The US Treasury detailed the new measures on Tuesday, imposing penalties on four businesses and three people in both Iran and Turkey for their supposed “involvement in the procurement of equipment” – including “European-origin engines” – to be used for the Islamic Republic’s weapons programs.
“Iran’s well-documented proliferation of [drones] and conventional weapons to its proxies continues to undermine both regional security and global stability,” Under Secretary of the Treasury for Terrorism and Financial Intelligence Brian Nelson said in a statement, vowing to “continue to expose foreign procurement networks in any jurisdiction that supports Iran’s military-industrial complex.”
The targeted entities include the Iran-based Defense Technology and Science Research Center, which the Treasury claimed operates “on behalf” of Tehran’s military, as well as a number of related firms. Turkish citizen Murat Bukey was also included on the sanctions blacklist, accused of facilitating the transfer of a “variety of goods with defense applications” to Iran, including European-made engines that can be used in both drones and surface-to-air missiles.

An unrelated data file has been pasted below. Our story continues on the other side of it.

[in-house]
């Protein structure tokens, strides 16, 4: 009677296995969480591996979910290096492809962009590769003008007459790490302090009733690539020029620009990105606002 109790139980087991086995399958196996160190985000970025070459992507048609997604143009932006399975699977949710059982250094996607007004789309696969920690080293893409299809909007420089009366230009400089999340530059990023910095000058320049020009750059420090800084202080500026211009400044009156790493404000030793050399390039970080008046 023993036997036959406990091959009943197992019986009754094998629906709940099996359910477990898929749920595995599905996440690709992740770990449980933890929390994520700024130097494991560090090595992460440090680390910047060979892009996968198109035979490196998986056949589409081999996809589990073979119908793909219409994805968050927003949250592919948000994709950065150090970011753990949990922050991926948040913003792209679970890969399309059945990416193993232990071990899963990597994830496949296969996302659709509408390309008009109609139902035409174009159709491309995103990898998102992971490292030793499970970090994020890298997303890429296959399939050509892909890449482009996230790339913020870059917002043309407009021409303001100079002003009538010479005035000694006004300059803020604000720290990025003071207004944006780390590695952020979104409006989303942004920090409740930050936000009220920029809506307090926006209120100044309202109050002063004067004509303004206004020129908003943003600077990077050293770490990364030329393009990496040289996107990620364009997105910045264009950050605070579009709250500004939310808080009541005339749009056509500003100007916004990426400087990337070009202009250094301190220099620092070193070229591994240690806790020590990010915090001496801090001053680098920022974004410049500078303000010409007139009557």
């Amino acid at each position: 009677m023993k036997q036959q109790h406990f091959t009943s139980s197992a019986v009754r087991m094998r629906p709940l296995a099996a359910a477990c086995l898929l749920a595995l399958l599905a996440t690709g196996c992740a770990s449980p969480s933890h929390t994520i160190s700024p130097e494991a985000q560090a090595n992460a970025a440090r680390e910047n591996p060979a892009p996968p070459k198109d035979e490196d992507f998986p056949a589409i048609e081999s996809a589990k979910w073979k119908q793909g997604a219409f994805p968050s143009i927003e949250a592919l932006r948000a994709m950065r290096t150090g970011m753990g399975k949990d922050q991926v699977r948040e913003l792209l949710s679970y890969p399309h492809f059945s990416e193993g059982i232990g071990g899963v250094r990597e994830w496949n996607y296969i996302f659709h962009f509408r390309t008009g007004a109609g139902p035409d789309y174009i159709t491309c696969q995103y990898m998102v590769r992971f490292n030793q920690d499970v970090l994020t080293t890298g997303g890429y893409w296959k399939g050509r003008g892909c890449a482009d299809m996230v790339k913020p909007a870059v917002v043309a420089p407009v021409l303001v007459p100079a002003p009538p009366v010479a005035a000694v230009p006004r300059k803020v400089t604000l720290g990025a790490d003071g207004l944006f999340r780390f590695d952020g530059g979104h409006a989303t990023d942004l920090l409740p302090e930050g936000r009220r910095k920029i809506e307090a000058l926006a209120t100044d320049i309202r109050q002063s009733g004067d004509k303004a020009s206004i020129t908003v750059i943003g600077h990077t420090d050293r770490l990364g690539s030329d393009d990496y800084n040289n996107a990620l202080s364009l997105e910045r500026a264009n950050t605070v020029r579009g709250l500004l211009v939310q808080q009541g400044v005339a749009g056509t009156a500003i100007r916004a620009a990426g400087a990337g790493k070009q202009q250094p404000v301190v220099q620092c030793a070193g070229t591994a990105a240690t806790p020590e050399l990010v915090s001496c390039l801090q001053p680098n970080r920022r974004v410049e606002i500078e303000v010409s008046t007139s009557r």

While the United States has repeatedly accused Iran of supplying drones to Russian troops deployed to Ukraine, Tehran insists it sent only a “small number” of UAVs before fighting erupted last year and says it has not provided more since.
In a televised address on Tuesday to mark the Iranian New Year, Supreme Leader of the Islamic Revolution Ayatollah Seyyed Ali Khamenei declared that the US is seeking to “to change the very nature of the Islamic Republic” through sanctions and other forms of interference, slamming Washington for “global arrogance and imperialism.”